Published on Aspen Daily News Online (http://www.aspendailynews.com)
By Collin Szewczyk, Aspen Daily News Staff Writer
The Colorado Parks and Wildlife commission supported a resolution Wednesday in Denver that “opposes the intentional release of any wolves into Colorado,” capping a discussion that arose after Gov. John Hickenlooper came out against the introduction of the Mexican grey wolf into the Four Corners region.
The CPW commission had three options before it: One that opposed any introduction of the Mexican grey wolf into the state; the second, which was adopted, that opposed both Mexican wolves as well as intentional release of grey wolves; and taking no action. Alternative two was selected on a 7-4 vote.
Matt Robbins, CPW spokesman, said Friday that the debate wasn’t over whether wolves should be introduced in the state or not, but rather selecting language supporting the Colorado Wolf Management Working Group’s findings from 2004.
Since wolves are protected under the Endangered Species Act, management is handled on the federal level. CPW doesn’t have the authority to reintroduce wolves in Colorado, Robbins clarified.
“The four that voted not in favor [of the second alternative] are not necessarily stating that they are [in favor of wolf introduction],” he said. “This was a vote over whether to soften the language or hold off. … They have no authority to approve a reintroduction. They couldn’t have that discussion.”
The U.S. Fish and Wildlife Service delisting wolves in Colorado would be the only way management of the animals could fall under CPW’s purview. Even then, a reintroduction plan would have to be passed in the state Legislature.
Robbins said that 10 groups, split evenly between pro-wolf reintroduction and those in opposition, spoke before the commission prior to the vote.
Discussions about wolf reintroduction took place in both Carbondale and Aspen last week, and led to a spirited debate between conservationists and ranchers over the keystone predator’s future on the West Slope. The pro-wolf side said the animals are needed to make the ecosystem whole again and move gorging elk herds about the landscape, while the ranchers opined that wolves would decimate livestock and be a threat to their way of life.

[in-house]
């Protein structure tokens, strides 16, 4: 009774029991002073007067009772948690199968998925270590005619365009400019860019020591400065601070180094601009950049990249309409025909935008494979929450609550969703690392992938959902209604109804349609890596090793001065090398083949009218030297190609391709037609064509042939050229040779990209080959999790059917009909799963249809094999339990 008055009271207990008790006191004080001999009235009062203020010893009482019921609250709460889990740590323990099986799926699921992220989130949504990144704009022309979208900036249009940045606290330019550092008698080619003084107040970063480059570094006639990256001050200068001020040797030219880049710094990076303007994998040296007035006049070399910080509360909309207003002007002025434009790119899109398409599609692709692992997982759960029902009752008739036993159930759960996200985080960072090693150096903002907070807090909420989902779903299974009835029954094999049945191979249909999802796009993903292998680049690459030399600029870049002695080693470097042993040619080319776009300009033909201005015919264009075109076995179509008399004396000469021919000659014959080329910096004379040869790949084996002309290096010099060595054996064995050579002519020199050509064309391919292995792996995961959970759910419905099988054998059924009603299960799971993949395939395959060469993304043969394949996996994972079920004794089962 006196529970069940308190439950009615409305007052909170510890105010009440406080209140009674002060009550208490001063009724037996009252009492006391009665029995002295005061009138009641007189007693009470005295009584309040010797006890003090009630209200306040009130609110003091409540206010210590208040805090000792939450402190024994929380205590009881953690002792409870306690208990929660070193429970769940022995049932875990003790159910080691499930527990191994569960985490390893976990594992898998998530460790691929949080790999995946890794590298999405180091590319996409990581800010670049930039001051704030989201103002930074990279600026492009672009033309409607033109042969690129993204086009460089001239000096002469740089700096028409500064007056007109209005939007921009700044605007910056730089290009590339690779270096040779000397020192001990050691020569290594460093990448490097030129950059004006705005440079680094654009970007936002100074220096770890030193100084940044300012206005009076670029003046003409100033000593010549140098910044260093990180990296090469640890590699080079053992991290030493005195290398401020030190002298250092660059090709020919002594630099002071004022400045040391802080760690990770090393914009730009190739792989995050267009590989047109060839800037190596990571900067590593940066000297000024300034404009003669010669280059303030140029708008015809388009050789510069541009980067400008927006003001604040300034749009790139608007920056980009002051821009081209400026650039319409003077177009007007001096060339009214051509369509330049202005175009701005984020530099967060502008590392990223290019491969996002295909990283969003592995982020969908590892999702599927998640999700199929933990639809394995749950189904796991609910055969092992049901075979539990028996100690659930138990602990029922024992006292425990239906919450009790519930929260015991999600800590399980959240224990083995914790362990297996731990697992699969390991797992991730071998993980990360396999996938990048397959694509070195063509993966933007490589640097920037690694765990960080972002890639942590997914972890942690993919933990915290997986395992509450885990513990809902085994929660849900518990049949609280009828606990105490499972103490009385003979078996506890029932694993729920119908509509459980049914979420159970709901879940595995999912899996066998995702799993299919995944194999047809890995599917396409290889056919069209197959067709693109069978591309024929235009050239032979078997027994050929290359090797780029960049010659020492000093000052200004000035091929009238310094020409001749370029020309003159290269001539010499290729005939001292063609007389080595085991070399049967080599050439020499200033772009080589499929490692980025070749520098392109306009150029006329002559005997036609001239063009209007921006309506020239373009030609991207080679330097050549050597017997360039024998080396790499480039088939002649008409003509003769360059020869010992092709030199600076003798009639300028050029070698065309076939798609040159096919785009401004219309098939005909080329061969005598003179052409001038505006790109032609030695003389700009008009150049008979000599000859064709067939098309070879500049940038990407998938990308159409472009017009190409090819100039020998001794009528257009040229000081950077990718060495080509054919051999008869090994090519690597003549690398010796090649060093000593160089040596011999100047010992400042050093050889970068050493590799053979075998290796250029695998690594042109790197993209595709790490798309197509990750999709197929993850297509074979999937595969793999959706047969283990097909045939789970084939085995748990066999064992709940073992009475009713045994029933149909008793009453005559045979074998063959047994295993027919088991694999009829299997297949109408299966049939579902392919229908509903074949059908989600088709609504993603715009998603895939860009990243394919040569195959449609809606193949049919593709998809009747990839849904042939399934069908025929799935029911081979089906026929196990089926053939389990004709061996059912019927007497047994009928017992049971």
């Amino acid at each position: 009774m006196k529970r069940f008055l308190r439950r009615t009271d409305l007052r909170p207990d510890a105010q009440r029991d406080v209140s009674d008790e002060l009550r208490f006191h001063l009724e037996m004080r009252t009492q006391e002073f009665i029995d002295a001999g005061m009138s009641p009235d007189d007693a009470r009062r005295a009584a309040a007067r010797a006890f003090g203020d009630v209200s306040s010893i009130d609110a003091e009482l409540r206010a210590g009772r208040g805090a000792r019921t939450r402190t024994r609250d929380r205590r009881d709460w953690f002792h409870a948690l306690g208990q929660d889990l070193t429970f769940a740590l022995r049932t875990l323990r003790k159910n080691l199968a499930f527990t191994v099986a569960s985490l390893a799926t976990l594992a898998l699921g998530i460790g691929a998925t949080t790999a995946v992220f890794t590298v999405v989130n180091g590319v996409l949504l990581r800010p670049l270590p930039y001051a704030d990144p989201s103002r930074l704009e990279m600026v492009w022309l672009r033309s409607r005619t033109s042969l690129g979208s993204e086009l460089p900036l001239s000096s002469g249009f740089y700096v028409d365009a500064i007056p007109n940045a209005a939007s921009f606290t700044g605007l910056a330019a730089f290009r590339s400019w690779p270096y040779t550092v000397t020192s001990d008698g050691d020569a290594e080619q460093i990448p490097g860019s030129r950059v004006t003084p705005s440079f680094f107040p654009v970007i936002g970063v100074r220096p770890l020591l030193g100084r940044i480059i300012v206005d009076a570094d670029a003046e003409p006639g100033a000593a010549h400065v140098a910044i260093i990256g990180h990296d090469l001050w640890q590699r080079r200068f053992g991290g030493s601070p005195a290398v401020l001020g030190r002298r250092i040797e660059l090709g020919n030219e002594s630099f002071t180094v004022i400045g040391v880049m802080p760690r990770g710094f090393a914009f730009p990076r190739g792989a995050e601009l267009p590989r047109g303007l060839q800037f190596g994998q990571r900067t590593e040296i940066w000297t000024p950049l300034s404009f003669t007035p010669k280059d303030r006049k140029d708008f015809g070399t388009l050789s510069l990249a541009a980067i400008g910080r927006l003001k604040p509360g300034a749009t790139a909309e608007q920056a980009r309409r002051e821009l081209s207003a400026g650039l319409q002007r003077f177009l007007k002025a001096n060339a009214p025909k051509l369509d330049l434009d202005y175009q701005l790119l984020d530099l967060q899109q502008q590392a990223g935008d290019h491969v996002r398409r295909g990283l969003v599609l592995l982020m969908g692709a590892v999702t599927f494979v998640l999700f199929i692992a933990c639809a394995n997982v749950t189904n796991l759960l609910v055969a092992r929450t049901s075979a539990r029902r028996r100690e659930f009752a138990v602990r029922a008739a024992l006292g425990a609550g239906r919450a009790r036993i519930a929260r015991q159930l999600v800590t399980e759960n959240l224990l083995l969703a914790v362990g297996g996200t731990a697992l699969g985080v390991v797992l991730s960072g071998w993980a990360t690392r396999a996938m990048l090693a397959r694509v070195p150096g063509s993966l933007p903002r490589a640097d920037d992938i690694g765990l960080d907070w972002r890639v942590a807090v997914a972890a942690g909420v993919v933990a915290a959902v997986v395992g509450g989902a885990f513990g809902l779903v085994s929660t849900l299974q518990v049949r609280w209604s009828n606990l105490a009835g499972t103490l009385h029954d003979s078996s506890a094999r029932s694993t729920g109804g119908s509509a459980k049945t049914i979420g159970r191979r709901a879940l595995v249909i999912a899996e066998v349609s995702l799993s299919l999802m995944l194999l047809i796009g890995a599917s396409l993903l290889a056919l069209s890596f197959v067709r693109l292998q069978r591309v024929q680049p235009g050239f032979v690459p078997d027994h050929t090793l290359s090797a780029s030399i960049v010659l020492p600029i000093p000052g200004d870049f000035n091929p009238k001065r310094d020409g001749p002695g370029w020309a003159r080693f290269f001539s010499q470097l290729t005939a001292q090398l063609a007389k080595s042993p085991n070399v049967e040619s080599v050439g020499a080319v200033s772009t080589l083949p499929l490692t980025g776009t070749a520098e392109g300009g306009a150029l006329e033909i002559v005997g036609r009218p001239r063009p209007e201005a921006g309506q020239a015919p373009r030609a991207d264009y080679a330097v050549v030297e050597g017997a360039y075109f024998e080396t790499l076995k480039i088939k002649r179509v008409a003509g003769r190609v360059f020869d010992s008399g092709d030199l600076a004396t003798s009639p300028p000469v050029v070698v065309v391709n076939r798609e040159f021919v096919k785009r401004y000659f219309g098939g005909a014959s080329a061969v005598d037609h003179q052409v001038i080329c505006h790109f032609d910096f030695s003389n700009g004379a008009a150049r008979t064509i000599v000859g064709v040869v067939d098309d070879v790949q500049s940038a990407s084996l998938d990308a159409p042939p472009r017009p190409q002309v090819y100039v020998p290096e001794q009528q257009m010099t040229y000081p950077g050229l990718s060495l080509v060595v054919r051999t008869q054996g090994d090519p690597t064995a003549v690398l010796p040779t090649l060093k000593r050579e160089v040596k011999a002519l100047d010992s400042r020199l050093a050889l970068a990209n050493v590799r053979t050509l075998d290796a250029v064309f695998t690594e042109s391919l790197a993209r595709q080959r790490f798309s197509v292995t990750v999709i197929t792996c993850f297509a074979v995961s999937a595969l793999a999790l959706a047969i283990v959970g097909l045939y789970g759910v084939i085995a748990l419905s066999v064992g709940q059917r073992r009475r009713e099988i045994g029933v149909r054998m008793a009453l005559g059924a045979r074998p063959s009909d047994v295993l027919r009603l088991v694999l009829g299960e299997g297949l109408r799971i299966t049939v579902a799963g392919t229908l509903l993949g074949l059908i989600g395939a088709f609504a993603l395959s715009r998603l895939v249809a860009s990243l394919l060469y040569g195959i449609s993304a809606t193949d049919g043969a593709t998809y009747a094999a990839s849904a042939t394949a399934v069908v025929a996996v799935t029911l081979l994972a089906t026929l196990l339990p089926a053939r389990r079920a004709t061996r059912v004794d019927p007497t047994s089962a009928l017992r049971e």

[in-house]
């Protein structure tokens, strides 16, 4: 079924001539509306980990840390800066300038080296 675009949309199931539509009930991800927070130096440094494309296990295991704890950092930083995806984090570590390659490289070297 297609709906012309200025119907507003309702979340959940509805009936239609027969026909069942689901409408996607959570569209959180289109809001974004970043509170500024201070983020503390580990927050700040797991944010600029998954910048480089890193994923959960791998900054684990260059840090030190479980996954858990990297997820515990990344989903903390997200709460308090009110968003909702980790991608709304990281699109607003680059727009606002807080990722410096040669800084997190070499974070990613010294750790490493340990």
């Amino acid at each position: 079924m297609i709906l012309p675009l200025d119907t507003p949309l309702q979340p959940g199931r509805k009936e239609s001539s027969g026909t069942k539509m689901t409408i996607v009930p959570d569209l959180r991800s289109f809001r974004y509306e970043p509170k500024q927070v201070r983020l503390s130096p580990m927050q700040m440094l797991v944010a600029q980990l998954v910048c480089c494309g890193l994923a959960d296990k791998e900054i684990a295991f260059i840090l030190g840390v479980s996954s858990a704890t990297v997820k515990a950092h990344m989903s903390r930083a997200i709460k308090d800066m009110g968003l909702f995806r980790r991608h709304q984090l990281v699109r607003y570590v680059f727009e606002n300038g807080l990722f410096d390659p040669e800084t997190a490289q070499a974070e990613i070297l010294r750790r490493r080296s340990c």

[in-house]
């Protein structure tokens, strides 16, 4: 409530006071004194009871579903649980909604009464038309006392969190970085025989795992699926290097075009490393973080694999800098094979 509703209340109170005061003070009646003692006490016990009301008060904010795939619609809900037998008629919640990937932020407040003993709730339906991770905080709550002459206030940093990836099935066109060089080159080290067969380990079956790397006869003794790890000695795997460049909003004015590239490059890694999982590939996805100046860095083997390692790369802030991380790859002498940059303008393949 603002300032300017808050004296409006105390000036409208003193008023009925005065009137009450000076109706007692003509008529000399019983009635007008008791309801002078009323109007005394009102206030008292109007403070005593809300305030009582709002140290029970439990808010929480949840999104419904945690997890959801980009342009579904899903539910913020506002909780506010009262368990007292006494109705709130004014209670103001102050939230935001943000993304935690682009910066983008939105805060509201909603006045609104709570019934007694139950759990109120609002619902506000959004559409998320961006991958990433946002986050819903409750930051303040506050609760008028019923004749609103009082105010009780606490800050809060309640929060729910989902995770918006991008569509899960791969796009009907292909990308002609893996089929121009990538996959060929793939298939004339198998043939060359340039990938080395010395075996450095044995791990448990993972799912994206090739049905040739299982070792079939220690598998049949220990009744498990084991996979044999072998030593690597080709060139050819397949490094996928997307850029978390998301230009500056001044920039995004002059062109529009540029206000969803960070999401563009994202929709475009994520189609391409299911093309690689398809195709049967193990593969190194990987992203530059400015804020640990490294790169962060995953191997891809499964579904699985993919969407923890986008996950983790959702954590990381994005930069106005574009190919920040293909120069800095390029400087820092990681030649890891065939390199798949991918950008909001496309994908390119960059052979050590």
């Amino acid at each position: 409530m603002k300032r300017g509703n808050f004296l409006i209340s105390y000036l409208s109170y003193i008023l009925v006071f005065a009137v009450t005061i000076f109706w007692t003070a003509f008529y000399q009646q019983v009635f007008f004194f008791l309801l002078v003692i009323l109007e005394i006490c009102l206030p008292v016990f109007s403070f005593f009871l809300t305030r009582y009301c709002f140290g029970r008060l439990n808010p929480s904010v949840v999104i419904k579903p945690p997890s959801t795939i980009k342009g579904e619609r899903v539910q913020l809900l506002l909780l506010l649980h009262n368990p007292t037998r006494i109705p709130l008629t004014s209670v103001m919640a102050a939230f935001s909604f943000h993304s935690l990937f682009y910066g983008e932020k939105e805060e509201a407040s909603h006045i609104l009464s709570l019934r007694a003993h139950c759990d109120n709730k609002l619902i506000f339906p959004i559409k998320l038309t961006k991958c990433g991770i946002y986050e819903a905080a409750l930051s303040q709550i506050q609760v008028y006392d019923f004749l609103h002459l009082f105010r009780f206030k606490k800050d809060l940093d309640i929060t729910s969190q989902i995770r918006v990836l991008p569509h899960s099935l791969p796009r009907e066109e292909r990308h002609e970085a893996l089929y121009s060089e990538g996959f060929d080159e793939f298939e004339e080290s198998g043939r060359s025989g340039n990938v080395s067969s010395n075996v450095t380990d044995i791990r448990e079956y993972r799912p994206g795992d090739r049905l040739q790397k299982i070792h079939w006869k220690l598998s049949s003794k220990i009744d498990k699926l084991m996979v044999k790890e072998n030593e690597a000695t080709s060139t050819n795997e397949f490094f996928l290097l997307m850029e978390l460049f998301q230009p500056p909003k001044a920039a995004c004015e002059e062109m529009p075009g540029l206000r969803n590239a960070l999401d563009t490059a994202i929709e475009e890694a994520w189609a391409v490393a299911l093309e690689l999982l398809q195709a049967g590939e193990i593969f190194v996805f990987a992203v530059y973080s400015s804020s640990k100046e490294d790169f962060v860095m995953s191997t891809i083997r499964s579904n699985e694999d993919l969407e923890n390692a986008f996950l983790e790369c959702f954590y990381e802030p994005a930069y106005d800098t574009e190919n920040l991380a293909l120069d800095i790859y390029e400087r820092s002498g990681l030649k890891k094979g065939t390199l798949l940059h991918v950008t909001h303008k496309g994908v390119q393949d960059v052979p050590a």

The wildlife commission is appointed by the governor, and features members from myriad backgrounds. Robbins said that candidates must represent different parts of the community and political affiliations, and come from both sides of the Eisenhower Tunnel.
Currently, there are four commissioners with farming and ranching backgrounds; an attorney who has interests in ranching and represents the petroleum industry; two from an outdoors outfitter perspective; one specializing in communications; two are conservationists; and one, Bill Kane, is a former Basalt town manager and spent much of his career as a planner.
A CPW presentation during the discussion noted that the goal was to support the wolf working group recommendations, and “does not pass value judgment on wolves, allows for natural recolonization, and provides future management of wolves by CPW at minimal additional cost.”
It warned that conflicts with livestock and big game could be costly, and that funding a wolf-recovery effort would force CPW “to reduce or eliminate current programs benefiting other wildlife.”
The working group’s report recommended that if wolves return and are delisted, animals migrating back into Colorado should be allowed to live “with no boundaries” and be managed to avoid conflicts, and any problems that arise be resolved by both non-lethal and lethal methods.
“This [resolution] covered the intentional release of wolves in Colorado,” Robbins said. “If a wolf comes into the state on its own, like they have and we know they do, then they are welcome and protected.”